For centuries, much ado has been made about the Ark of the Covenant. The Ark is shrouded in wonder, the stuff of legends, folklore fodder, and pop culture promoted in our generation by movies like Spielberg’s “Indiana Jones: Raiders of the Lost Ark” and Monty Python’s irreverent “Holy Grail”. Throughout history in both secular and cultic contexts the term ark has differing but similar meanings. The noun “ark” may refer to a box for carrying the dead or it may denote a money box or treasure chest. In secular exchange, ark usually describes a box or container.
When we think about the Ark of the Covenant, however, we are specifically talking about the article central in Israel’s worship of the Lord. God called on Bezalel, a craftsman, to make an ark of acacia wood, two and a half cubits long, a cubit and a half wide, and a cubit and a half high. What’s a cubit equal to? Great question. One cubit measures about 18 inches or-for those of you who prefer the metric system- 45 centimeters (Exodus 37:1-9). Bezalel was filled by the Spirit of God and blessed with skill, ability, and knowledge in a variety of crafts (Exodus 35:30-31). He was set apart; the best of the best.
In Exodus 36:1, we see a beautiful biblical picture of what embarking upon the work of the Lord looks like. Although he was highly skilled, especially gifted and divinely appointed by the Lord, Bezalel did not work alone. He worked alongside other skilled craftsman, like Oholiab and others, who God had imparted the skill and ability to carry out all the work that would be necessary to build the Tabernacle.
However, in Exodus 37, we see that Bezalel is entrusted with the special privilege of building the Ark of the Covenant. When it was finished, it would be set in the Most Holy Place, situated behind the inner veil inside the Holy Place, located inside the Tabernacle. The Tabernacle was God’s dwelling place, His abode, where He met with His people. It served as a portable sanctuary, central to the Israelite’s worship of God, prior to the building of Solomon’s temple (Exodus 25-40).The Ark signified God’s holiness and His meeting with His people on the basis of atonement. In short the Tabernacle, and everything in it, existed for the purpose of bringing glory to God.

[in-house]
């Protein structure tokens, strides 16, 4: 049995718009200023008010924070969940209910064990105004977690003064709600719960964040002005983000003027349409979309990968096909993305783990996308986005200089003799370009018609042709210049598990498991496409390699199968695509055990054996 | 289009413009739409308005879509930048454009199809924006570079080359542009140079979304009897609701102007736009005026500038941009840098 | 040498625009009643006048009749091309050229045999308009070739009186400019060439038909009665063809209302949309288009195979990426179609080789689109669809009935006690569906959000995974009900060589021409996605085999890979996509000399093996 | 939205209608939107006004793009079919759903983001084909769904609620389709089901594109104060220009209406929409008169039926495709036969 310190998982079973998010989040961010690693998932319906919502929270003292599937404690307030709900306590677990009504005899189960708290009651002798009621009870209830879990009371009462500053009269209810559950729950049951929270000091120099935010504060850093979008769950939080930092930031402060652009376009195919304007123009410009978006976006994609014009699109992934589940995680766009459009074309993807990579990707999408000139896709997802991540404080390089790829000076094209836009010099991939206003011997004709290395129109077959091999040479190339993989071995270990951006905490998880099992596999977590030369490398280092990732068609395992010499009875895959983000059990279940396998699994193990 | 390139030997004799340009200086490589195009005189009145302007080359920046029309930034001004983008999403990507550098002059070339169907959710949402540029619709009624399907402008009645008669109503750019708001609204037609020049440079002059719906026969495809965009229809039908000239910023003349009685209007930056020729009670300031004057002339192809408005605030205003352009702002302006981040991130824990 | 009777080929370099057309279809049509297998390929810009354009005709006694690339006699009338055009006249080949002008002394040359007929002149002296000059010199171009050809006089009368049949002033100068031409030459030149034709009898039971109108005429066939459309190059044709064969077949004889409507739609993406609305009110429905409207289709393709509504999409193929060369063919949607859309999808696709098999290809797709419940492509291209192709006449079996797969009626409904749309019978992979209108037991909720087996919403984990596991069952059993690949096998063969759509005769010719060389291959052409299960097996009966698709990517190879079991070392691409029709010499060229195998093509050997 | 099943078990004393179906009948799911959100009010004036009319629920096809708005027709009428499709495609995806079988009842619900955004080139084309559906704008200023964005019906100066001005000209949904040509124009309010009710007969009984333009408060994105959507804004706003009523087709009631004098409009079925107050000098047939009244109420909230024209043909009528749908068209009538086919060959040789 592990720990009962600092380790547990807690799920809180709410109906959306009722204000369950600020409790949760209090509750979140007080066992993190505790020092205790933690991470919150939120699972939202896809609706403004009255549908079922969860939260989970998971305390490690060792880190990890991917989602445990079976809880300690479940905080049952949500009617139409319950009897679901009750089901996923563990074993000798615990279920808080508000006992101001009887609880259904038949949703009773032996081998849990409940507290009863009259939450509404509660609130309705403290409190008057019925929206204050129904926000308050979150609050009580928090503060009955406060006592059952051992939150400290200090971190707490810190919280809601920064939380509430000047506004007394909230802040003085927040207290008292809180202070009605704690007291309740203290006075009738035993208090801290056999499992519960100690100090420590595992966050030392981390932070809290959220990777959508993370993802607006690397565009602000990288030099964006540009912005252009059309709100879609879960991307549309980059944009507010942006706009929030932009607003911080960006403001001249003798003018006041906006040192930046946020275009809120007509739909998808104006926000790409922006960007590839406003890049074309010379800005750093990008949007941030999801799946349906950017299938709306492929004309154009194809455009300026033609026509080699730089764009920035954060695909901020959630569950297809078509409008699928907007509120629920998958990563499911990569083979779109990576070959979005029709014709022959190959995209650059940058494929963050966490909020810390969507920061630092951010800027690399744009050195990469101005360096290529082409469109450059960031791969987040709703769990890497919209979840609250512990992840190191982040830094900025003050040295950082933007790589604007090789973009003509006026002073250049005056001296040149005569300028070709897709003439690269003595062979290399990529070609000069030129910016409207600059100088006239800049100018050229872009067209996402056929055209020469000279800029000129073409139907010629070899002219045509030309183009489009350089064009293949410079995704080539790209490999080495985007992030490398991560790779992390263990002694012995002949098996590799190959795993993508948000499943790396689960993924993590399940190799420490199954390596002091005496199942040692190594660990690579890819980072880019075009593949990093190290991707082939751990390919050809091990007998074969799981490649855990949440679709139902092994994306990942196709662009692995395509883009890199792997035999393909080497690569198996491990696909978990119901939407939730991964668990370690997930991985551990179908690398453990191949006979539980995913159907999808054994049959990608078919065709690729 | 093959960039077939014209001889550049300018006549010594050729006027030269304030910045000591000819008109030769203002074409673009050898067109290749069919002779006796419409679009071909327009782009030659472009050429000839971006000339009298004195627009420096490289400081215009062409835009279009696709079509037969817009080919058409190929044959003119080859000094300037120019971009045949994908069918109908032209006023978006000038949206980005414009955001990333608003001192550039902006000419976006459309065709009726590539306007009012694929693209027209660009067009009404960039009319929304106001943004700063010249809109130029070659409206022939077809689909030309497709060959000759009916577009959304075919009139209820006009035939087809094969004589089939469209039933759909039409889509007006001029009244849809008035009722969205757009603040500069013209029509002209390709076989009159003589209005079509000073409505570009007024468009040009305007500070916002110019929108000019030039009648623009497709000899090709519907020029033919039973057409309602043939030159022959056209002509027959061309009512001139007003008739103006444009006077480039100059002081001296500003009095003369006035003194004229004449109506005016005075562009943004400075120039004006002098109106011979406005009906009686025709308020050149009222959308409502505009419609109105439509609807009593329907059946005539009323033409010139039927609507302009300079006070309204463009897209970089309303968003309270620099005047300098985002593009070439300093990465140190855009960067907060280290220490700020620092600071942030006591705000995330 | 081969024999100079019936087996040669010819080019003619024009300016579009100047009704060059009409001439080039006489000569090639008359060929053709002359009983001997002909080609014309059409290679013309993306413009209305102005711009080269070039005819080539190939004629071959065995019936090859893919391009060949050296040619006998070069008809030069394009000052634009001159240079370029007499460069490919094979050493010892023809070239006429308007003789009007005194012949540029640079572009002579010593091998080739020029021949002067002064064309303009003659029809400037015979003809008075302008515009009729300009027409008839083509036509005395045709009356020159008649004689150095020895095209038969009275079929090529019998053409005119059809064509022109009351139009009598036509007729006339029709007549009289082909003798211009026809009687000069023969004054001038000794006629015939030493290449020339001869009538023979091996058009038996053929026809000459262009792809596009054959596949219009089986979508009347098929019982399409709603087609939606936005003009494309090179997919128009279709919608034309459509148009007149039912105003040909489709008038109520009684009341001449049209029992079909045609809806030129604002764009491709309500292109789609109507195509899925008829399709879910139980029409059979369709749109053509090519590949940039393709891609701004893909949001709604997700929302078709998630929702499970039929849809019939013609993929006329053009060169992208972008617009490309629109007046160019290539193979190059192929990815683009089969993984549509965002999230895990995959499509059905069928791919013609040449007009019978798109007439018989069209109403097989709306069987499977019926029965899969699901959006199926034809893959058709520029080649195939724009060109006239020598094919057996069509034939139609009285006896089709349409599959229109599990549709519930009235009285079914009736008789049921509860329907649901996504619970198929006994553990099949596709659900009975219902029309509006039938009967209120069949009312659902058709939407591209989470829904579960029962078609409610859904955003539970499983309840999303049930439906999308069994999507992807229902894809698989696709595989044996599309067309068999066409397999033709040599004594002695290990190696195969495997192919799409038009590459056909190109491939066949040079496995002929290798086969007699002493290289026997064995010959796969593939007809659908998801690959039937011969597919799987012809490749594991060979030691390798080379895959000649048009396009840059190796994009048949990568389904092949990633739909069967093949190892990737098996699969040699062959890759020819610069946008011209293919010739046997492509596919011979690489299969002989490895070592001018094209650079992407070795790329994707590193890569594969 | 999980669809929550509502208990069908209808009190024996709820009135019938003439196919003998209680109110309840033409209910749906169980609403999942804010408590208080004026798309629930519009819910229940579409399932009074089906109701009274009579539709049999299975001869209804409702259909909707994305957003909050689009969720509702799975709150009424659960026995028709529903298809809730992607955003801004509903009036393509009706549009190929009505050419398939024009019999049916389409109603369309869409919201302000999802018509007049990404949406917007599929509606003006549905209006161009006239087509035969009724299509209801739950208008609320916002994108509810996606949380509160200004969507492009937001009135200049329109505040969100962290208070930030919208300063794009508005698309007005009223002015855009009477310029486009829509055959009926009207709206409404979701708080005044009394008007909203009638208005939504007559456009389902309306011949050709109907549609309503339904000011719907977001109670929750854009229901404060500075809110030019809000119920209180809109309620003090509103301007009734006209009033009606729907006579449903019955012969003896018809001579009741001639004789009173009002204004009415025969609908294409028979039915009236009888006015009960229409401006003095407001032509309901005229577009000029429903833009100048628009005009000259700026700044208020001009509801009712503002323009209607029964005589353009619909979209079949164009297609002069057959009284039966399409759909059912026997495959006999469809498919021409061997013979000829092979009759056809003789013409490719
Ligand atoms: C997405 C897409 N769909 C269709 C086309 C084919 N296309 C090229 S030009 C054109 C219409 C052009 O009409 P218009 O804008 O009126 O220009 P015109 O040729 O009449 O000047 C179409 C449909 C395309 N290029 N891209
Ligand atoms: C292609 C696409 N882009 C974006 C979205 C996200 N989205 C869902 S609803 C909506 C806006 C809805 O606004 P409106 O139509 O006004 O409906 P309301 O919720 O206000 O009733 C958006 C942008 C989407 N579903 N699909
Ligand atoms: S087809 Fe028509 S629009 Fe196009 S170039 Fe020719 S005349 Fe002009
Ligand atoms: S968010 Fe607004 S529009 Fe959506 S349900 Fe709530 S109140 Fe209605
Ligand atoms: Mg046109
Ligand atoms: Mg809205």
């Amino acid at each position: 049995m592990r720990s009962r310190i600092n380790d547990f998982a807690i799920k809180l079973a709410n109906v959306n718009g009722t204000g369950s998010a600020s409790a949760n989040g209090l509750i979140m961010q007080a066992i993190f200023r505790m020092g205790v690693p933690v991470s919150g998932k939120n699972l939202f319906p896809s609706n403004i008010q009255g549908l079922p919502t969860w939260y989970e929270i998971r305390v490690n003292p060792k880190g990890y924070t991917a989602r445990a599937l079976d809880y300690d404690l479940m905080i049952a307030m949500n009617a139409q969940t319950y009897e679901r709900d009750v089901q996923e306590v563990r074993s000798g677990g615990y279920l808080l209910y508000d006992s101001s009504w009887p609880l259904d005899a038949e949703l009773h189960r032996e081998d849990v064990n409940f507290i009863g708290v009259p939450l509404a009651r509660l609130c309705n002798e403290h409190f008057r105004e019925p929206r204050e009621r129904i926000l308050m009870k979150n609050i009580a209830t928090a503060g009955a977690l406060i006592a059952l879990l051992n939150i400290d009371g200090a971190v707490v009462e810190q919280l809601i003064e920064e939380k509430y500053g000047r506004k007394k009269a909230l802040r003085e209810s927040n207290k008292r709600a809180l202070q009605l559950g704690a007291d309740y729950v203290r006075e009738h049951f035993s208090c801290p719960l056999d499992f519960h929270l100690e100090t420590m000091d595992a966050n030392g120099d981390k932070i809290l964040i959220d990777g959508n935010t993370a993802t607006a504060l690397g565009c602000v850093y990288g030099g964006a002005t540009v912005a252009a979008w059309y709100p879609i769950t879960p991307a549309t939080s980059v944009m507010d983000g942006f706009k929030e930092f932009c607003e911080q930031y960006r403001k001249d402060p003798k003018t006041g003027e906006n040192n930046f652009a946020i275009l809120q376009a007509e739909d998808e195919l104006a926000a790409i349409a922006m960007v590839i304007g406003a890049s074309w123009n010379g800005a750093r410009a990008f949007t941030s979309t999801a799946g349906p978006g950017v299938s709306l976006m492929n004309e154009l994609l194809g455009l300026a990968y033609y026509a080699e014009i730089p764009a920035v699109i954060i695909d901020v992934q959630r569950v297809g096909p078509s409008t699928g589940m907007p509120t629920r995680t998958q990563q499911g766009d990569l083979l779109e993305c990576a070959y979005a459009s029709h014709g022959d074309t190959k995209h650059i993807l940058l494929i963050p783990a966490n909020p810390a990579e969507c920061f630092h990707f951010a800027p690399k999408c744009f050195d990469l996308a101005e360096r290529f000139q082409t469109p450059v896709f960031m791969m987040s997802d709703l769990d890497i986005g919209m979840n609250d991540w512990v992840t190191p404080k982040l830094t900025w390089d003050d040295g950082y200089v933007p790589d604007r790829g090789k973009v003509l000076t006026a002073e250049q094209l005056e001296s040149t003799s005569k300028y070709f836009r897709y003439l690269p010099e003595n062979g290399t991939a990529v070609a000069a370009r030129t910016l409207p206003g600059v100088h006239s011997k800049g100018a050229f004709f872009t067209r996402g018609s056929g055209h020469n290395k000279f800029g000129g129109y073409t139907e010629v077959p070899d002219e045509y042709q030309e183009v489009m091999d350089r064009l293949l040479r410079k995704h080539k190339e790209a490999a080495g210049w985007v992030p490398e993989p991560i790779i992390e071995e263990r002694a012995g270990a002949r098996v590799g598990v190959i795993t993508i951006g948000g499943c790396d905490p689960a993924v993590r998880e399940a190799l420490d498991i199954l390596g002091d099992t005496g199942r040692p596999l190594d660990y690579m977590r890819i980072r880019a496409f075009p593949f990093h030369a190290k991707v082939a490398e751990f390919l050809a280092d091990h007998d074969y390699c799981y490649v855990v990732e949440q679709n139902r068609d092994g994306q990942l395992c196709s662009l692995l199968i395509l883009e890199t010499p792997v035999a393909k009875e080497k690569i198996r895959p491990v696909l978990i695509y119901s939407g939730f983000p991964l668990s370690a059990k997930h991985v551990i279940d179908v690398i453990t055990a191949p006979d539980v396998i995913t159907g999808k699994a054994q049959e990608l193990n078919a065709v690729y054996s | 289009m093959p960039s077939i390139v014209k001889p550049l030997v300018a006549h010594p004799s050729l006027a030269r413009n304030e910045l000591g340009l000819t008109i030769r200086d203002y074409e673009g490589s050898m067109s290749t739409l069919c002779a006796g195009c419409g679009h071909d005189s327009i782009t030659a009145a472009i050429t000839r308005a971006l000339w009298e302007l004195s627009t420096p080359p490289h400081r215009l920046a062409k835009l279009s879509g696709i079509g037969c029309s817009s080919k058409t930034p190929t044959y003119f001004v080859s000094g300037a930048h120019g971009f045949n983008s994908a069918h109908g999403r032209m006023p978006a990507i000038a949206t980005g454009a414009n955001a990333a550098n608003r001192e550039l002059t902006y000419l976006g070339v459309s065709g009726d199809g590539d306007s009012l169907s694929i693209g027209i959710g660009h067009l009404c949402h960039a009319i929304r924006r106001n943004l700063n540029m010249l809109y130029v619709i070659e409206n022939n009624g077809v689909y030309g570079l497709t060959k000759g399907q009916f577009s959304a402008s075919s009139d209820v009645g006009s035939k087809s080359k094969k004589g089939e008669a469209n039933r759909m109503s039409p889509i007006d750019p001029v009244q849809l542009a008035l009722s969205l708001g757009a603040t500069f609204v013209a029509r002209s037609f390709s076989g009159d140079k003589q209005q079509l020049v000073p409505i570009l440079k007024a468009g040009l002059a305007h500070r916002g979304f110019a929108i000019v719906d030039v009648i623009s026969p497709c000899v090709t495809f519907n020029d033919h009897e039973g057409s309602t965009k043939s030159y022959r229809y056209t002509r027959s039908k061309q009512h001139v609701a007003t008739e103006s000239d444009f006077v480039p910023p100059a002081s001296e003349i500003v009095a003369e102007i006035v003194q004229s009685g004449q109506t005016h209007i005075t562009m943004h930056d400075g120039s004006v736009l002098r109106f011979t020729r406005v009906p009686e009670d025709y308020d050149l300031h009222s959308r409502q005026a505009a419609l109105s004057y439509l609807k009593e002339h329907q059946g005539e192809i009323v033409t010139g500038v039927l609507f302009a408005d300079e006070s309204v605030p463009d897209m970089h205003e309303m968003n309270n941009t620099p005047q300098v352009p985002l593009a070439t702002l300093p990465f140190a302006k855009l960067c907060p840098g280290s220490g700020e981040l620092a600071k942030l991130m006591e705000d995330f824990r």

The Ark of the Covenant was one of several pieces of furniture preserved inside the Tabernacle as spiritual object lessons symbolizing God’s redemptive covenant. The Ark was the special box that housed the Ten Commandments (Deuteronomy 10:1-2), a jar of manna (Exodus 16:32-34) and Aaron’s staff that budded (Numbers 17:10-11).
Because God’s presence is not something to be taken lightly, access to the Most Holy Place, and thus the Ark, was very restricted (Leviticus 16:2, Joshua 3:3-4). It was where the blood of atonement was applied and forgiveness was granted (Leviticus 16). God gave the Israelites specific instructions on housing it but also how to transport it. The Ark was equipped with poles of acacia wood, overlaid with gold, set inside rings on either side to carry it (Exodus 35:12, 37:5) without being touched. God specifically entrusted the Kohathite clan with the responsibility for caring for the Ark (Numbers 3:31). Whenever it was being transported, Aaron and his sons were instructed to cover it with the Tabernacle’s inner veil (Numbers 4:5).
If you ever encounter someone who tells you that God doesn’t care about details, refer them to the building of the Tabernacle and the making of the Ark of the Covenant. Next time, we’ll take a look at what happened to the Ark after it was built by Bezalel. What a story—can you imagine how Bezalel, a simple craftsman, must have felt being given such a noble privilege? It would not be the last time that God used a craftsman to do great things for His glory and the redemption of His people.
“Whatever you do, work heartily, as for the Lord and not for men, knowing that from the Lord you will receive the inheritance as your reward. You are serving the Lord Christ.” Colossians 3:23-24 (ESV)